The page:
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Cooking using solid fuel in Tanzania. Photo: Mikkel Vindegg / CICERO

The oldest source of air pollution still prevails

Twenty-two years into the twenty-first century, the oldest source of air pollution still prevails. Despite the many policies implemented by national governments and promoted by global bodies, solid fuel remains by far the dominant fuel used for cooking in most low and middle-income countries of South Asia and Africa, while solid fuel (both biomass and coal) is used for heating in much of East and Central Europe and Northern China.

This reliance on solid fuels has significant health consequences for billions of people worldwide, as they are exposed to harmful air pollutants caused by inefficient combustion of wood, charcoal, dung cakes, crop residues, kerosene, etc. in traditional stoves in residential settings. This is denoted household air pollution and is characterized by high concentrations of PM2.5. A certain fraction of residential emissions however goes outdoors and thus also contributes to ambient PM2.5. According to a recent article in Environment International, household air pollution is in fact a dominant source of ambient PM2.5 globally.

What is PM2.5?

PM2.5 describes fine inhalable particles, with diameters that are generally 2.5 micrometers and smaller. Because of these particles' size, they can penetrate directly into the bloodstream, which makes them particularly dangerous to human health. PM2.5 emissions come from multiple sources, including industries, power plants, transportation, and forest fires.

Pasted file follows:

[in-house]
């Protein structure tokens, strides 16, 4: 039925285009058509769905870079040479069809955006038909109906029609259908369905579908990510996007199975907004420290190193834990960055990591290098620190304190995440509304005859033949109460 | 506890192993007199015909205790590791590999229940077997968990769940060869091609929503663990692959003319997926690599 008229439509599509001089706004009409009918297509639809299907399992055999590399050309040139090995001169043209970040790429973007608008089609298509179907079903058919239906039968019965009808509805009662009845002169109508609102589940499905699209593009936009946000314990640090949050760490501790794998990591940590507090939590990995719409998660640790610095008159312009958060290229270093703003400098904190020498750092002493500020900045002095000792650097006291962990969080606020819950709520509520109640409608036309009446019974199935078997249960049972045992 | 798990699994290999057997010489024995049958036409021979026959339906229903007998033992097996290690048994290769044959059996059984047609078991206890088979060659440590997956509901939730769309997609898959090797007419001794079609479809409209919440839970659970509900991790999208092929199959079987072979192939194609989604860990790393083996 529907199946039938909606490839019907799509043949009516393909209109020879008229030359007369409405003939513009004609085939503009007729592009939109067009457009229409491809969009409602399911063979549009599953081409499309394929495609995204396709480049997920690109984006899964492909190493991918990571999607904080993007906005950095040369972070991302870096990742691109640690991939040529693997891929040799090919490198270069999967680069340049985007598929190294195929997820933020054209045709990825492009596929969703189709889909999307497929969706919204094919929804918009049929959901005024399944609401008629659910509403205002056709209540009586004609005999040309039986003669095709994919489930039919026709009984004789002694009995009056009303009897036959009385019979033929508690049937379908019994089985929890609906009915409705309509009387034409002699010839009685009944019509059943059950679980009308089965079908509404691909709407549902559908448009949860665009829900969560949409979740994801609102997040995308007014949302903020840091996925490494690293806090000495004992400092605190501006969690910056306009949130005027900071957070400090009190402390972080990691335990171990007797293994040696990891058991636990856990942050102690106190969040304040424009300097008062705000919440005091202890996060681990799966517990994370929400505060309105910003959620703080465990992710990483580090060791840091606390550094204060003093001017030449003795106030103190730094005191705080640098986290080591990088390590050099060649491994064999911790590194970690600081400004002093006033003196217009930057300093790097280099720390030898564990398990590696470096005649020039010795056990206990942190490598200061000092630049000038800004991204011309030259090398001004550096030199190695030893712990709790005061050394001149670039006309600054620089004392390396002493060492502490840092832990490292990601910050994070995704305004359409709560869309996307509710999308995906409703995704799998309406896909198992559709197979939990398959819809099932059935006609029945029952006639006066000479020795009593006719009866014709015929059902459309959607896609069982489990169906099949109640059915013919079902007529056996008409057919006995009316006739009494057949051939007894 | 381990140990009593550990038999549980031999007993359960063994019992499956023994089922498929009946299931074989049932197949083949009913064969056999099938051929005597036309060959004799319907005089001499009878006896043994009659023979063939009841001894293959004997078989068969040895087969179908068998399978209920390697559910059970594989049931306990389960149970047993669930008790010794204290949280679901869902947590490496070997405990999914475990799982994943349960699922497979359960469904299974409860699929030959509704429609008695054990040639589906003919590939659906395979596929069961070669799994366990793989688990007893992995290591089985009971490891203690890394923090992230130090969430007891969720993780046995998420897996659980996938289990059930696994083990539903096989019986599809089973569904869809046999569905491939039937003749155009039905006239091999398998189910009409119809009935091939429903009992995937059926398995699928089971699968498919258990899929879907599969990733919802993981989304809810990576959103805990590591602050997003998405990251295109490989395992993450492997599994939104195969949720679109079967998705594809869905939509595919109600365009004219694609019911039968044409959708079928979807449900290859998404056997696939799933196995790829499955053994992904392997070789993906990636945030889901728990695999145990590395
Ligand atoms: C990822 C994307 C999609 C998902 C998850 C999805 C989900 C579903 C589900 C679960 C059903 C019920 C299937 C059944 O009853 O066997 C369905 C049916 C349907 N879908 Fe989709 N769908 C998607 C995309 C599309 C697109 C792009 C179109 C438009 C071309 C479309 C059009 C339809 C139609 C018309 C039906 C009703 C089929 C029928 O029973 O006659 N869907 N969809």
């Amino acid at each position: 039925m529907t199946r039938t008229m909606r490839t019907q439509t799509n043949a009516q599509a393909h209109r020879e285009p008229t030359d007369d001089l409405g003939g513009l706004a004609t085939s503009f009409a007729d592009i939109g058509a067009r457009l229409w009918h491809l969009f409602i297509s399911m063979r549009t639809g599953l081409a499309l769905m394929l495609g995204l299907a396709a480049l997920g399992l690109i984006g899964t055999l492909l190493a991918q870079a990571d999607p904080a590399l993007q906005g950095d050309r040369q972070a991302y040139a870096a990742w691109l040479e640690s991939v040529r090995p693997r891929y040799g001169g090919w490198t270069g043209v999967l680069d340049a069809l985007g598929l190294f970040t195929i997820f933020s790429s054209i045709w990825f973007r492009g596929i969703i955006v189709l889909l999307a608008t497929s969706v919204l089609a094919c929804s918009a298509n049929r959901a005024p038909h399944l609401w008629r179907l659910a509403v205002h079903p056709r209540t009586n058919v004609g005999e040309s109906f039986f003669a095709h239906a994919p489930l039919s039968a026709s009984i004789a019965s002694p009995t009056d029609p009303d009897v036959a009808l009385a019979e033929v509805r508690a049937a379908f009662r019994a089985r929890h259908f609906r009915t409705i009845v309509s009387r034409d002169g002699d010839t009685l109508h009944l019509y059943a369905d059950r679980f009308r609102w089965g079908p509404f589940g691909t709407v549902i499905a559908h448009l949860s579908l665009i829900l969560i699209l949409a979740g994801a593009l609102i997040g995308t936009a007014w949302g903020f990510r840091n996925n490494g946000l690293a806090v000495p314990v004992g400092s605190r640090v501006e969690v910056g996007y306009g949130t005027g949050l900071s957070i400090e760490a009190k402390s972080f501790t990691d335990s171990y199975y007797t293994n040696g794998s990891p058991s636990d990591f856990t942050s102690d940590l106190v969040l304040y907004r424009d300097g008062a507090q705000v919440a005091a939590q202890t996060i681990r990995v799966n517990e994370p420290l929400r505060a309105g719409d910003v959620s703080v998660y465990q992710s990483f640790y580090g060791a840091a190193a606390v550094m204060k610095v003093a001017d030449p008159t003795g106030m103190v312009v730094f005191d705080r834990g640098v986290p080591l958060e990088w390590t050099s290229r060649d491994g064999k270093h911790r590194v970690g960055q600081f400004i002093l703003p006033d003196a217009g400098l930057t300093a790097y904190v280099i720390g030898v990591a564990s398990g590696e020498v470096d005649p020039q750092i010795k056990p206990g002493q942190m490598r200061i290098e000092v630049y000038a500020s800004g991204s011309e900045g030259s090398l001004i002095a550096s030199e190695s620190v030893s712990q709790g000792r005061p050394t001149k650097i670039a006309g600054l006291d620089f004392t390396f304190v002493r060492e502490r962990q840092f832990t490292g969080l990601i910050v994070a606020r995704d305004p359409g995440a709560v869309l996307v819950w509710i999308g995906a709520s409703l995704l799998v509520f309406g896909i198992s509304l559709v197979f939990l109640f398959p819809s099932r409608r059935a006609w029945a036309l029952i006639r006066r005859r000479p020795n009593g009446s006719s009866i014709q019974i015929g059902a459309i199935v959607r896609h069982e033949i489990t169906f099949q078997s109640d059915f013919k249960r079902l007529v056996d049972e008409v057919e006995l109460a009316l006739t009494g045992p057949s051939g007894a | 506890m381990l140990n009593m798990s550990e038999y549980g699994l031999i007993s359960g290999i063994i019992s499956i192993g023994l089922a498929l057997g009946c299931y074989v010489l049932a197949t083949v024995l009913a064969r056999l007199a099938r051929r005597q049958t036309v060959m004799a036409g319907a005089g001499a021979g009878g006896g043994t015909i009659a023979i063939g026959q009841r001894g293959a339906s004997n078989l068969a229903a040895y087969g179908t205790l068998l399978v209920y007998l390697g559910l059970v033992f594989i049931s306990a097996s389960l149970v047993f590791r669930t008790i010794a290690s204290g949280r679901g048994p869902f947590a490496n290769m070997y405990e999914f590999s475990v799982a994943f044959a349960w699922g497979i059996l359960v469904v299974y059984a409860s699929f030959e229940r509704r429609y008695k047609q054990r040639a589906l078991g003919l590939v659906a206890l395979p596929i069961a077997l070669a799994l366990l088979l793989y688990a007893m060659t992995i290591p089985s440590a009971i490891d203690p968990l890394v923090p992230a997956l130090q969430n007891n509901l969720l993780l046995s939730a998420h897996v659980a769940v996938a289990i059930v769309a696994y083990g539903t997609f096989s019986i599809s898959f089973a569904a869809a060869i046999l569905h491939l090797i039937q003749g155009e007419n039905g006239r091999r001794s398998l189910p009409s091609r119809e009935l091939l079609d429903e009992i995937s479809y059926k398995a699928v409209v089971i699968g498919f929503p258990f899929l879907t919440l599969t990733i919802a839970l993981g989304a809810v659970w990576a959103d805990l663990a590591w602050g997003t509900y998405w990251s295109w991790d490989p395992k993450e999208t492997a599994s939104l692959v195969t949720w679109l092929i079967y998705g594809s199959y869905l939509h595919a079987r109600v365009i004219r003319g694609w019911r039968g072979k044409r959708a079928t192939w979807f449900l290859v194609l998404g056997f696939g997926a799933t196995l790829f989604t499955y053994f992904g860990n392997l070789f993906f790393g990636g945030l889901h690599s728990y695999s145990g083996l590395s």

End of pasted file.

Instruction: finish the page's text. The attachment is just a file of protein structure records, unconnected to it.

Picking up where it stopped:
Residential emissions contribute to about 20% of global ambient PM2.5 exposure. This fraction is responsible for 0.77 million premature deaths, which is in addition to 2.3 million deaths from direct exposure to household air pollution.

Sourangsu Chowdhury

To tackle this problem, the authors state, coordinated actions are required. They suggest actions such as promoting campaigns to encourage the use of cleaner biomass cookstoves and replacing household solid fuel use with cleaner energy sources like liquified petroleum gas (LPG), ethanol, or electricity. Some countries have already made significant progress in expanding access to LPG for cooking in energy poor households, but there is a need to identify other contributors to household air pollution, including household activities like water and space heating, kerosene lighting, and animal fodder preparation. Household air pollution primarily affects the poorer segments of the world’s population, including in developed countries.

In Europe, where there is a rise in the use of wood for heating, stricter measures should be enforced to replace outdated heating appliances with efficient and low-emitting devices. To build efficient mitigation policies to reduce and replace solid fuel use in households, it is necessary to quantify emissions from multiple household activities.

Overall, the findings of the article highlight the urgent need for consistent and coordinated efforts to address air pollution caused by solid fuel use. By implementing effective policies and promoting the use of cleaner energy sources, we can protect the health and well-being of millions of people worldwide, both from the direct exposure to household air pollution as well as the exposure in ambient air that is caused by burning solid fuels.